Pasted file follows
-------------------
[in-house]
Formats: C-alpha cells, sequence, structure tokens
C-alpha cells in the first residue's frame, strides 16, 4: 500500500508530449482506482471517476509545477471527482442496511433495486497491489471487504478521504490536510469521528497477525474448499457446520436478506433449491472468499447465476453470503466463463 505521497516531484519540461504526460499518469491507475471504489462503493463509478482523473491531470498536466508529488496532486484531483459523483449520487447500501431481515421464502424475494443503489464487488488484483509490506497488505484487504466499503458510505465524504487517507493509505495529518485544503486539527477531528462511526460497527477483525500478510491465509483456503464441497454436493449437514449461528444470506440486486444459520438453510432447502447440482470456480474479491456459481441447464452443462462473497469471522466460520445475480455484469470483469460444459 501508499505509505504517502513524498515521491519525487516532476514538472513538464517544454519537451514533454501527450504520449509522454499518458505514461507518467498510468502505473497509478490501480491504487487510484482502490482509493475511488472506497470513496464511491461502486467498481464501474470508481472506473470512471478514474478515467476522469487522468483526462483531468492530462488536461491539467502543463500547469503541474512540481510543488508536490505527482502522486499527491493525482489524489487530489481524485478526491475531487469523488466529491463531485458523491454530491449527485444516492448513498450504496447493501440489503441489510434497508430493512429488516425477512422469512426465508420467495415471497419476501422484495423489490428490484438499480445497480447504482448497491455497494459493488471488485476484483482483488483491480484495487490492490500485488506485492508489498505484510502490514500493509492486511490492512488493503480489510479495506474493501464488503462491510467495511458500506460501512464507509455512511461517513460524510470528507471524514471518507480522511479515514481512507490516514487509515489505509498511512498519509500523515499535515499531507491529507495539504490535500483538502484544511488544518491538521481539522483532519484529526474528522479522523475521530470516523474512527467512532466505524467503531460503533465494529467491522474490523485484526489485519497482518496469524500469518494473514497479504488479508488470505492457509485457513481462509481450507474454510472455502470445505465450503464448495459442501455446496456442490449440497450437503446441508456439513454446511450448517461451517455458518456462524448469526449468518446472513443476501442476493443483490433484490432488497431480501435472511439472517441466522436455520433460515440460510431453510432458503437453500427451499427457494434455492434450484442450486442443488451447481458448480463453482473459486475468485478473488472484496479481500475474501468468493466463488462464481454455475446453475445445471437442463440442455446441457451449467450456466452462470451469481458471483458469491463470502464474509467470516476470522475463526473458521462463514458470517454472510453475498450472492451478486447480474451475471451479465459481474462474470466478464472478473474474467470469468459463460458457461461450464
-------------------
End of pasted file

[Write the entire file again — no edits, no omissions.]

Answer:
[in-house]
Formats: C-alpha cells, sequence, structure tokens
C-alpha cells in the first residue's frame, strides 16, 4: 500500500508530449482506482471517476509545477471527482442496511433495486497491489471487504478521504490536510469521528497477525474448499457446520436478506433449491472468499447465476453470503466463463 505521497516531484519540461504526460499518469491507475471504489462503493463509478482523473491531470498536466508529488496532486484531483459523483449520487447500501431481515421464502424475494443503489464487488488484483509490506497488505484487504466499503458510505465524504487517507493509505495529518485544503486539527477531528462511526460497527477483525500478510491465509483456503464441497454436493449437514449461528444470506440486486444459520438453510432447502447440482470456480474479491456459481441447464452443462462473497469471522466460520445475480455484469470483469460444459 501508499505509505504517502513524498515521491519525487516532476514538472513538464517544454519537451514533454501527450504520449509522454499518458505514461507518467498510468502505473497509478490501480491504487487510484482502490482509493475511488472506497470513496464511491461502486467498481464501474470508481472506473470512471478514474478515467476522469487522468483526462483531468492530462488536461491539467502543463500547469503541474512540481510543488508536490505527482502522486499527491493525482489524489487530489481524485478526491475531487469523488466529491463531485458523491454530491449527485444516492448513498450504496447493501440489503441489510434497508430493512429488516425477512422469512426465508420467495415471497419476501422484495423489490428490484438499480445497480447504482448497491455497494459493488471488485476484483482483488483491480484495487490492490500485488506485492508489498505484510502490514500493509492486511490492512488493503480489510479495506474493501464488503462491510467495511458500506460501512464507509455512511461517513460524510470528507471524514471518507480522511479515514481512507490516514487509515489505509498511512498519509500523515499535515499531507491529507495539504490535500483538502484544511488544518491538521481539522483532519484529526474528522479522523475521530470516523474512527467512532466505524467503531460503533465494529467491522474490523485484526489485519497482518496469524500469518494473514497479504488479508488470505492457509485457513481462509481450507474454510472455502470445505465450503464448495459442501455446496456442490449440497450437503446441508456439513454446511450448517461451517455458518456462524448469526449468518446472513443476501442476493443483490433484490432488497431480501435472511439472517441466522436455520433460515440460510431453510432458503437453500427451499427457494434455492434450484442450486442443488451447481458448480463453482473459486475468485478473488472484496479481500475474501468468493466463488462464481454455475446453475445445471437442463440442455446441457451449467450456466452462470451469481458471483458469491463470502464474509467470516476470522475463526473458521462463514458470517454472510453475498450472492451478486447480474451475471451479465459481474462474470466478464472478473474474467470469468459463460458457461461450464